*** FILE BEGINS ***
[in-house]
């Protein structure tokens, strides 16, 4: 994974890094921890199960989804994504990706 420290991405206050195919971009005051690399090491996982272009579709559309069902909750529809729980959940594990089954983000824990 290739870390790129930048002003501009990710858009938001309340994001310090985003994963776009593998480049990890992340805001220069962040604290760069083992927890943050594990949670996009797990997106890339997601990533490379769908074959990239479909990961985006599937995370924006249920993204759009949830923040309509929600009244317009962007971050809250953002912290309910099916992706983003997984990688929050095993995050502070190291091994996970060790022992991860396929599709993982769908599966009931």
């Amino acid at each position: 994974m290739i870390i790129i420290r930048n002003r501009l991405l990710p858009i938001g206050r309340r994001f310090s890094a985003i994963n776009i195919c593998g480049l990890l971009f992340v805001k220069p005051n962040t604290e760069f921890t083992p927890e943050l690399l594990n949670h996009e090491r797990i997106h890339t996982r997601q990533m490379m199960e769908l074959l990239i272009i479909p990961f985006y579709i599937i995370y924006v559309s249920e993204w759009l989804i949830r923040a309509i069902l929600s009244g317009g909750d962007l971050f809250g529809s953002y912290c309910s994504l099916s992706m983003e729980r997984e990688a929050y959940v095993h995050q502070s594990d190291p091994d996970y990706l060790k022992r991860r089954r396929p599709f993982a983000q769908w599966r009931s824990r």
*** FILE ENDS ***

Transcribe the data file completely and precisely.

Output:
[in-house]
């Protein structure tokens, strides 16, 4: 994974890094921890199960989804994504990706 420290991405206050195919971009005051690399090491996982272009579709559309069902909750529809729980959940594990089954983000824990 290739870390790129930048002003501009990710858009938001309340994001310090985003994963776009593998480049990890992340805001220069962040604290760069083992927890943050594990949670996009797990997106890339997601990533490379769908074959990239479909990961985006599937995370924006249920993204759009949830923040309509929600009244317009962007971050809250953002912290309910099916992706983003997984990688929050095993995050502070190291091994996970060790022992991860396929599709993982769908599966009931």
């Amino acid at each position: 994974m290739i870390i790129i420290r930048n002003r501009l991405l990710p858009i938001g206050r309340r994001f310090s890094a985003i994963n776009i195919c593998g480049l990890l971009f992340v805001k220069p005051n962040t604290e760069f921890t083992p927890e943050l690399l594990n949670h996009e090491r797990i997106h890339t996982r997601q990533m490379m199960e769908l074959l990239i272009i479909p990961f985006y579709i599937i995370y924006v559309s249920e993204w759009l989804i949830r923040a309509i069902l929600s009244g317009g909750d962007l971050f809250g529809s953002y912290c309910s994504l099916s992706m983003e729980r997984e990688a929050y959940v095993h995050q502070s594990d190291p091994d996970y990706l060790k022992r991860r089954r396929p599709f993982a983000q769908w599966r009931s824990r």